b Papa Dog's Blog: Christmas in Saint Babs/Ho Ho Movies I Have Known

Papa Dog's Blog

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Saturday, December 25, 2004

Christmas in Saint Babs/Ho Ho Movies I Have Known

I could scarcely have imagined, growing up as I did in a place where some winters bring snow banks so high you can’t see the house across the street from your living room window*, that I would go out on the morning of my forty-first Christmas clad only in jeans and a t-shirt and walk the dog in a quiet empty park with nary a snowflake in sight. “It’s weird,” I said to Mama Dog the other night, “that you have inflatable snowmen here.” The man in the red fur-lined suit is enough of a stretch, but what relevance is a snowman supposed to have for winter in southern California? Conversely, in 1998 we went to Edmonton for Christmas. It was to be Mama Dog’s first encounter with actual winter, and we were both disappointed when it turned out to be a particularly mild Christmas. She didn’t get the full effect until the night we saw Life is Beautiful at the Princess Theatre. When we got out of the movie it was dark and the temperature had finally dropped to a seasonally appropriate level. We had to wait a little while for the car to come around, and by the time it did Mama Dog had received a large jolt of temperature perspective. “I thought,” she later said with great sincerity, “we were going to die.”

Today I walked from the bathroom out to the garage in my bathrobe and slippers. There you go.

As some of you know, my one Ho Ho tradition is to see a movie. It has to be one that’s opening on Christmas Day – there are always a few. I usually select the one that seems most epic. Past Ho Ho movies have been (reconstructing as best I can from memory, skipping the years where I forget or maybe didn’t go to a movie): The Godfather Part III (Berkeley, 1990), Malcolm X (Berkeley, 1992), Nell (Edmonton, 1994), Four Rooms (New Orleans, 1995), Michael and Ridicule (Berkeley, 1996), Jackie Brown (Berkeley, 1997), The Thin Red Line (San Francisco, 1998), The Talented Mr. Ripley (Santa Barbara, 1999), All the Pretty Horses (Santa Barbara, 2000), Ali (Santa Barbara, 2001), Catch Me If You Can (Santa Barbara, 2002), Cold Mountain (Santa Barbara, 2003). As you can see, the pickings are sometime more slim than I’d like. In 1996, for example, Michael was such an awful piece of crap that I had to go see a French movie that had been out for a month just to take the bad taste out of my mouth. In 1999, I really wanted to see Man on the Moon for Christmas, but they shifted the release date up by several days, making it ineligible, and we ended up seeing the first of what became an inexplicable two-year run of Matt Damon movies for Christmas. In 2002, I really wanted to see Gangs of New York, but again they moved the date up on me.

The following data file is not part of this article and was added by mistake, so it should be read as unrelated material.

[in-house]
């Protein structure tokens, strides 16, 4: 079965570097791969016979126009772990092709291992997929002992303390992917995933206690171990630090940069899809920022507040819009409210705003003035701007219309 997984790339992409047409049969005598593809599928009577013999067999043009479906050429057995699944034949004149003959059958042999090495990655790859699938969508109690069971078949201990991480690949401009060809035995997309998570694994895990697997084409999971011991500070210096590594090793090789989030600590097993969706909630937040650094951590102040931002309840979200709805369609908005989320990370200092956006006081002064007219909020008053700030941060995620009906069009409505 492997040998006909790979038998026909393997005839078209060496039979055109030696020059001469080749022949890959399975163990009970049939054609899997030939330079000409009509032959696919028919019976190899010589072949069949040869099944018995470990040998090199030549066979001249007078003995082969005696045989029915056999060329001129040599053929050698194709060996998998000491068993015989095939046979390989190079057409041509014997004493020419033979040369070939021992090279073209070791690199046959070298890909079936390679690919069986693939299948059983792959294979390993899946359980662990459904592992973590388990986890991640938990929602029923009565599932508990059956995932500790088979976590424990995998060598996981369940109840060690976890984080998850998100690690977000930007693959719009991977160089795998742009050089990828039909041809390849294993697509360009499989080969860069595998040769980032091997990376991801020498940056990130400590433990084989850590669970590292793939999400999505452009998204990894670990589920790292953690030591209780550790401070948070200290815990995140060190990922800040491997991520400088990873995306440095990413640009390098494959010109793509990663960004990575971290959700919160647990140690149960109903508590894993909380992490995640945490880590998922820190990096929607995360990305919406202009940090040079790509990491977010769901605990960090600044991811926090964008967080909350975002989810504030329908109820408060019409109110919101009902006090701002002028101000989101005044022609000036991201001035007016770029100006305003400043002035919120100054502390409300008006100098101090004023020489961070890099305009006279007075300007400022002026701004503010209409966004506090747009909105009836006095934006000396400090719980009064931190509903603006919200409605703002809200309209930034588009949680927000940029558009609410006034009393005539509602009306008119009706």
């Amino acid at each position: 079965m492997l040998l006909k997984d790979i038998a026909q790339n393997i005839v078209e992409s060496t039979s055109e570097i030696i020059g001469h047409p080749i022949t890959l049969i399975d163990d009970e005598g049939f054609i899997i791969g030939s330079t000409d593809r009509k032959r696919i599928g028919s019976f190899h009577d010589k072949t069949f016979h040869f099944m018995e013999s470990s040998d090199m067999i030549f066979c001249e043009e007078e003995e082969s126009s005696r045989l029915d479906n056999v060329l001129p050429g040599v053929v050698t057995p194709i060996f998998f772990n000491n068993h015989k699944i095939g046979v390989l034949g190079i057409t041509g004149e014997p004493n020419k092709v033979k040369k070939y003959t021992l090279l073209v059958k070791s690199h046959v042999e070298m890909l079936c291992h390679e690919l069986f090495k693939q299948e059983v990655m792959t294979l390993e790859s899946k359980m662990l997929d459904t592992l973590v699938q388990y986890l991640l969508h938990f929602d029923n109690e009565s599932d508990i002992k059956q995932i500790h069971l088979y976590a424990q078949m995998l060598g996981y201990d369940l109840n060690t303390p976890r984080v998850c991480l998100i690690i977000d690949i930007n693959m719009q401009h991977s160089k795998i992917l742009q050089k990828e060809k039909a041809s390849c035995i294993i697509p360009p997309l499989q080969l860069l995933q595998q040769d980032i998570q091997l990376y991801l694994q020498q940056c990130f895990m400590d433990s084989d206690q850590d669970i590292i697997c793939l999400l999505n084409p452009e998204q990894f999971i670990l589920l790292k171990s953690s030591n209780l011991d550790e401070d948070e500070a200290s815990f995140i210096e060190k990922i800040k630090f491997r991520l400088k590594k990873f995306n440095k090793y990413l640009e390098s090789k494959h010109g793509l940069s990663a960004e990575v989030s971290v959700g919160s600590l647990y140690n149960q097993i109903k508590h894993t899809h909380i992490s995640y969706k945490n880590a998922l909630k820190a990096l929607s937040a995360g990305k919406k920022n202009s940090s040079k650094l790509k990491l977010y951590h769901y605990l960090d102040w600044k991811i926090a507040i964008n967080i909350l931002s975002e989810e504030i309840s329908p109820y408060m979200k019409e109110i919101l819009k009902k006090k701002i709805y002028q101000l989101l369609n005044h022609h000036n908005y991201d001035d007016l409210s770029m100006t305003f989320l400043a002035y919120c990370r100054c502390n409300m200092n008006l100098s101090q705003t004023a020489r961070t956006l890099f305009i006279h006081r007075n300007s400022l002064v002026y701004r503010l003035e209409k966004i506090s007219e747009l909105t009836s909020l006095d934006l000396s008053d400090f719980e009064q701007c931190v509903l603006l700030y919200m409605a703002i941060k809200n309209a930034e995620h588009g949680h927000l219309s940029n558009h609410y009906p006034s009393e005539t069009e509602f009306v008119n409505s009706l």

This year we finally got to see a Scorsese/DiCaprio collaboration for Ho Ho, The Aviator – kind of a cheat, since it opened last week in a few markets, including San Francisco, but it didn’t open wide until today. It meets all the Ho Ho movie criteria I’ve been gradually developing over the years – close to three-hour length, epic sweep, Oscar pandering, the works. Plus it turned out to be a damn sight better than Gangs of New York was, so there you go again.
* For those of you from warmer climes: this is neither an exaggeration nor something I just made up.


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